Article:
Carbon risk for investors: Building a "Smart Carbon" portfolio

There is an increasing likelihood that governments of major economies will act within the next decade to reduce greenhouse gas emissions, probably by intervening in the fossil fuel markets. Impax argues that investors should model the impact of this potential intervention and replace their market-weighted basket of energy stocks with a new energy basket that includes lower weightings of some fossil fuel stocks with equivalent higher weightings in stocks of companies active in energy efficiency markets, thereby maintaining exposure to energy price factor risk.

  • Government intervention to reduce pollution is typically based on taxation, "cap and trade" schemes or standards; in the context of policy to mitigate climate change, we focus on "Carbon Pricing" as a proxy for these policy instruments.
  • There are strong indications that today's prices of energy stocks do not account for the risk of such government intervention. The recent rapid, catastrophic demise of coal stocks suggests an important precedent regarding market mis-pricing.
  • Given the complexity of the issue, investors seeking a comprehensive analysis may struggle to implement their ideas. We recommend an approach that focuses on "first order" issues.
  • The most popular methodologies to date rely on "carbon foot-printing"; however, as this typically fails to take account of a company's pricing power, investors who use it to guide portfolio changes may actually be increasing risk.
  • Impax has concentrated on listed companies engaged in the exploration and production of fossil fuel assets ("E&P Stocks"). As suppliers of globally traded commodities, these companies are unlikely to be able to pass on the full effect of Carbon Pricing to their customers or to quickly adjust their revenue or asset base to avoid this exposure.
  • Using a scenario approach to Carbon Pricing, Impax has analysed the economic risk of major stocks in the MSCI World Energy Index, computing an expected valuation anomaly in those potentially affected. The expected valuation anomalies have informed the appropriate level of divestment of each stock.
  • We recommend that divested amounts are reinvested in a basket of stocks of companies providing goods/services that enhance energy efficiency; these stock prices are typically correlated more closely with the retail price of energy (which is expected to rise with Carbon Prices) than with the wholesale price of energy (which is expected to fall).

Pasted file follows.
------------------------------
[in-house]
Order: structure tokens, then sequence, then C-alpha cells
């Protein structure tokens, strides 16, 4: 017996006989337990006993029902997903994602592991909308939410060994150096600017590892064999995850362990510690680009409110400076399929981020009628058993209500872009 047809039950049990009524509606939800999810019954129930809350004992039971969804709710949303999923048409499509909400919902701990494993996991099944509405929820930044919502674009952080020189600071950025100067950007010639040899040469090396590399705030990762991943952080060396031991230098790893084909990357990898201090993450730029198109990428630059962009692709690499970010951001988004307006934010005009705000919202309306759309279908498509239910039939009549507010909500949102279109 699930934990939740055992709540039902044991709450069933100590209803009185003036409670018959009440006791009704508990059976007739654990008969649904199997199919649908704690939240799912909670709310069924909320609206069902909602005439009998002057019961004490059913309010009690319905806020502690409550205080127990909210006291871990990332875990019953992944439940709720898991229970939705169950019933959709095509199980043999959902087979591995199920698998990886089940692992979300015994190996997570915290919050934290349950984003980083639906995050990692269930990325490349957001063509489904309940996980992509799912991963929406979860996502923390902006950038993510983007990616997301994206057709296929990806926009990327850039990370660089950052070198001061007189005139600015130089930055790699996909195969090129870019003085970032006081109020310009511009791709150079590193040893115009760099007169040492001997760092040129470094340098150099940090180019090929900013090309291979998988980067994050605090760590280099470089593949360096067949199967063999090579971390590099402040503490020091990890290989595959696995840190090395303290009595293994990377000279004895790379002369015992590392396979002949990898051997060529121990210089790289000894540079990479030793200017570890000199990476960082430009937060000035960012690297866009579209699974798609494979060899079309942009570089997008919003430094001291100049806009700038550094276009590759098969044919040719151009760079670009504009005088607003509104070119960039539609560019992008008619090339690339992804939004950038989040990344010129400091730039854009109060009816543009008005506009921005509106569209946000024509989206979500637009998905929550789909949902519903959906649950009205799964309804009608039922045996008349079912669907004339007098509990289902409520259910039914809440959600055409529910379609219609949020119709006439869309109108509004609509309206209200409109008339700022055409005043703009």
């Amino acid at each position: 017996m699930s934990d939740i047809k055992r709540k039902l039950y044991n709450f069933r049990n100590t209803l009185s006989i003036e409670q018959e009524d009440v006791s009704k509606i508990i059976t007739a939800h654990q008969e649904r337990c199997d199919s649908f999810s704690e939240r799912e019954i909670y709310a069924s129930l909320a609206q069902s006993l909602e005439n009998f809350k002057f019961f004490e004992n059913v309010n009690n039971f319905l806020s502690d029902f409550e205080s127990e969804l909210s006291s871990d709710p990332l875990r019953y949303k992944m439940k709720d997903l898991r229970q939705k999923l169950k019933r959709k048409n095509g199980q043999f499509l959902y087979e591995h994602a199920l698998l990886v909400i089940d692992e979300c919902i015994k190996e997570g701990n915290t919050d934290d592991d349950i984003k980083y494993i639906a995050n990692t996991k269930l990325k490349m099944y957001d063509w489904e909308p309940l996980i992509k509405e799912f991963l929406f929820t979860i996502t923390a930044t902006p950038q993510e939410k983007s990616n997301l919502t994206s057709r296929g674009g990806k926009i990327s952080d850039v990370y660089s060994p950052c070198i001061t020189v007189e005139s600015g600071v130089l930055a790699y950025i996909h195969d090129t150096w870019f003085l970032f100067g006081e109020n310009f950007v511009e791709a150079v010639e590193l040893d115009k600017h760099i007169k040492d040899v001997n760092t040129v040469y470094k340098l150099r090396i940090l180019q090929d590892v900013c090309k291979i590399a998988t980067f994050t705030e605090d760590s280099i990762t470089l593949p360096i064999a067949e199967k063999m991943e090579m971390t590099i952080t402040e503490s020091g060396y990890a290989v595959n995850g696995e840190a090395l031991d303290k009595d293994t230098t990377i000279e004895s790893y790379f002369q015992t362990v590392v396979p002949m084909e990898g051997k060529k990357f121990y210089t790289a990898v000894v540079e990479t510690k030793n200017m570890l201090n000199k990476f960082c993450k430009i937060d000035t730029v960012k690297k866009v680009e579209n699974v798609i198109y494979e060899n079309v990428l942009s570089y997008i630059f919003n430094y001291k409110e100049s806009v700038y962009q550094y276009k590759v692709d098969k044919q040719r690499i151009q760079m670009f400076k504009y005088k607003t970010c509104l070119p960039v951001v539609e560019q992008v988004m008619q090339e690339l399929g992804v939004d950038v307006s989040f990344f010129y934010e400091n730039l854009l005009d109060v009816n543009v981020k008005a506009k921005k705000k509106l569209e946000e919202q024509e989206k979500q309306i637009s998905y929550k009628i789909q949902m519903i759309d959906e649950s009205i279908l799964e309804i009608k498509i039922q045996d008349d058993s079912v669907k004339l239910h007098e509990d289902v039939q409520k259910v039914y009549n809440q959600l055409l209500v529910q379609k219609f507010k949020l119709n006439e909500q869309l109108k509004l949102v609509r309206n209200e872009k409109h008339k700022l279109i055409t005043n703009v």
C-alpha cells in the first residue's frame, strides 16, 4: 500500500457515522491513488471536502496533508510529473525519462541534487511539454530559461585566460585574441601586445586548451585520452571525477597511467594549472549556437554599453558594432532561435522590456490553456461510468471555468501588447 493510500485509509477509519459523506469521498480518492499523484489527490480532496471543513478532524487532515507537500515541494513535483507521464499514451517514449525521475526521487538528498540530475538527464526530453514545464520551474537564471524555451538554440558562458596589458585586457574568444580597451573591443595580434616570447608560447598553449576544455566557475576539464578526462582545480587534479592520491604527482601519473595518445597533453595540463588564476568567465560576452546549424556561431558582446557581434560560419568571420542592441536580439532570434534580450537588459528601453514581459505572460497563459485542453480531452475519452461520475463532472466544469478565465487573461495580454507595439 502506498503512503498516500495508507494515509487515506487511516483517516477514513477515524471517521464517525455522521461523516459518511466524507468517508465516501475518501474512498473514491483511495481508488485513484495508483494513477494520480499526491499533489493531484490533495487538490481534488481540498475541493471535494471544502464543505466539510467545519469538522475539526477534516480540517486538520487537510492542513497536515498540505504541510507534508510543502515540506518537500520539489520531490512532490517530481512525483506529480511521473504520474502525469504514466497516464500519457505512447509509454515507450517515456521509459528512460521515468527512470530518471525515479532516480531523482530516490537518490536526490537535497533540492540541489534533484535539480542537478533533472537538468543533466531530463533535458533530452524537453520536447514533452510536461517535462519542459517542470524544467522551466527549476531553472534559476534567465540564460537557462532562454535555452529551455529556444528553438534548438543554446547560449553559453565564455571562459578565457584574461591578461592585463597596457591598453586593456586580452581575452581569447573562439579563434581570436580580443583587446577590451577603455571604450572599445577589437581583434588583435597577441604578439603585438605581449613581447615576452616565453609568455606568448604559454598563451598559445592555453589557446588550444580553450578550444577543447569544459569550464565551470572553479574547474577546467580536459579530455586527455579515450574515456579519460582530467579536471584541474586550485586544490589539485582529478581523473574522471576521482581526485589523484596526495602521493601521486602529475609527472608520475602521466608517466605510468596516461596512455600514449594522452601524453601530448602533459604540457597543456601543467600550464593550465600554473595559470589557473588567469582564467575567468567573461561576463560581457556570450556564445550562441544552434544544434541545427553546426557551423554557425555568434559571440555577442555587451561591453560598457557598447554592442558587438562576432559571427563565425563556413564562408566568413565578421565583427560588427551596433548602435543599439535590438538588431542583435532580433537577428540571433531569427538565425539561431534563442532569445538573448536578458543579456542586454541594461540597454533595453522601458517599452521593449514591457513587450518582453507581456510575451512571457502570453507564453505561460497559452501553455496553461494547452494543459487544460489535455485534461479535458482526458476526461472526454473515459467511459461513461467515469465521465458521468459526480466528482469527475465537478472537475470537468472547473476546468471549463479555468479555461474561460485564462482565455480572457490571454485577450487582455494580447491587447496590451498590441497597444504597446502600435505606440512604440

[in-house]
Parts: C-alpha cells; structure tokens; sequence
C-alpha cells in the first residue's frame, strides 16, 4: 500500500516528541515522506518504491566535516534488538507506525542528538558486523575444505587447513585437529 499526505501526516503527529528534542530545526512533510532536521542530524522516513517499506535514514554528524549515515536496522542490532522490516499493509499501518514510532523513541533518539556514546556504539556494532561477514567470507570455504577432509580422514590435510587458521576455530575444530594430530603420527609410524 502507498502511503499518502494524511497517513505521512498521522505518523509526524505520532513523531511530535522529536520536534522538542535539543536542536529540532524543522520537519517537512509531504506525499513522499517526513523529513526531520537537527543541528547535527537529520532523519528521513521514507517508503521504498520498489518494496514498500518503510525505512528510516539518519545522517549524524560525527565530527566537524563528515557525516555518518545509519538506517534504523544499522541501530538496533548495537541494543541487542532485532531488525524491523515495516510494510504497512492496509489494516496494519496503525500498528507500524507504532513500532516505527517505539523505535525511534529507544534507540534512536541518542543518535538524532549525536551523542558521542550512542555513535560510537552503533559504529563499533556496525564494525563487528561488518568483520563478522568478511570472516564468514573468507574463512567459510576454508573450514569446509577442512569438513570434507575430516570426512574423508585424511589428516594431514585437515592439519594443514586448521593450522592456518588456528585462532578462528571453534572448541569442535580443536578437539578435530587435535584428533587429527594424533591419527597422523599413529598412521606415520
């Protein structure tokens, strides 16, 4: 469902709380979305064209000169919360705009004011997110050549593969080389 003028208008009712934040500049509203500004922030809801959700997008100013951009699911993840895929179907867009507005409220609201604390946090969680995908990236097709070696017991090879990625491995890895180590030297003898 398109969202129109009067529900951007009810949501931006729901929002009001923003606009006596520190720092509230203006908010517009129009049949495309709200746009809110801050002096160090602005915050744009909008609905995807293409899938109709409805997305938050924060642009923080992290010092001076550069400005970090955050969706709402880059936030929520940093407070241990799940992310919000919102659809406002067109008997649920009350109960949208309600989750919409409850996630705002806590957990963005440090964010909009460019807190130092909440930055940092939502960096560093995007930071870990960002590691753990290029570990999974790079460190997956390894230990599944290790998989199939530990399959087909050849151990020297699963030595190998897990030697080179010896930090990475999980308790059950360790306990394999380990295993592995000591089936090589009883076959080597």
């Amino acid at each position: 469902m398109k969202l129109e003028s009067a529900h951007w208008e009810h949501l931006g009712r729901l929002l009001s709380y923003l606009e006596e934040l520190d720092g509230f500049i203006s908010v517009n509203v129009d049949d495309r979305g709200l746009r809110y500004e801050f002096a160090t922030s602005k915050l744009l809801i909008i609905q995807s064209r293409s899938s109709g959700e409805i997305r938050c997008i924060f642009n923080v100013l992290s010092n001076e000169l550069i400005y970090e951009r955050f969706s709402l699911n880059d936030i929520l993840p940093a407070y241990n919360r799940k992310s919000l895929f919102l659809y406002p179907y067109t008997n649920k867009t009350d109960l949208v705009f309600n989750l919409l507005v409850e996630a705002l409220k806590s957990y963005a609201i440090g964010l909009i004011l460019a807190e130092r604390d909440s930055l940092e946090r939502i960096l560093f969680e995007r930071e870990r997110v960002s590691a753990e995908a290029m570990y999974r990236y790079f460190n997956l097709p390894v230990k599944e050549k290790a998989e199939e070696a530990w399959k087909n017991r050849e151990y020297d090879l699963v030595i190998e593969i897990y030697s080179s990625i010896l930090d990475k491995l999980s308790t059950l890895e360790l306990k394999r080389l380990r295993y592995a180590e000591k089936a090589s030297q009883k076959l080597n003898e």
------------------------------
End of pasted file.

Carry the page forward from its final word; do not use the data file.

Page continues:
• We have not included companies active in renewable energy markets as the corresponding stock universe is dominated by a small number of large cap names – investing in it would, we believe, introduce material, additional risks.
  • Our portfolio optimisation model currently recommends a reallocation of 30% of the holdings of a typical portfolio in oil and coal producers.
  • To implement this strategy, investors may choose to replace their traditional basket of energy stocks with a new basket/index that reflects the recommendations for reallocation.
  • We also recommend that investors (a) seek additional information from fossil fuel asset owners (in order to improve their risk analysis), (b) engage with regulators to mandate further disclosure of this information, and (c) continuously refine their assumptions and modelling of this issue in order to adjust their positioning as to the quantum, timing and likelihood of Carbon Pricing.
  • Investors who wish to engage with management teams of fossil fuel asset owners can still do so if they opt for partial divestment.
  • In time, it is likely that the market values of all stocks will incorporate carbon risk. However, investors who position themselves ahead of this change should out-perform.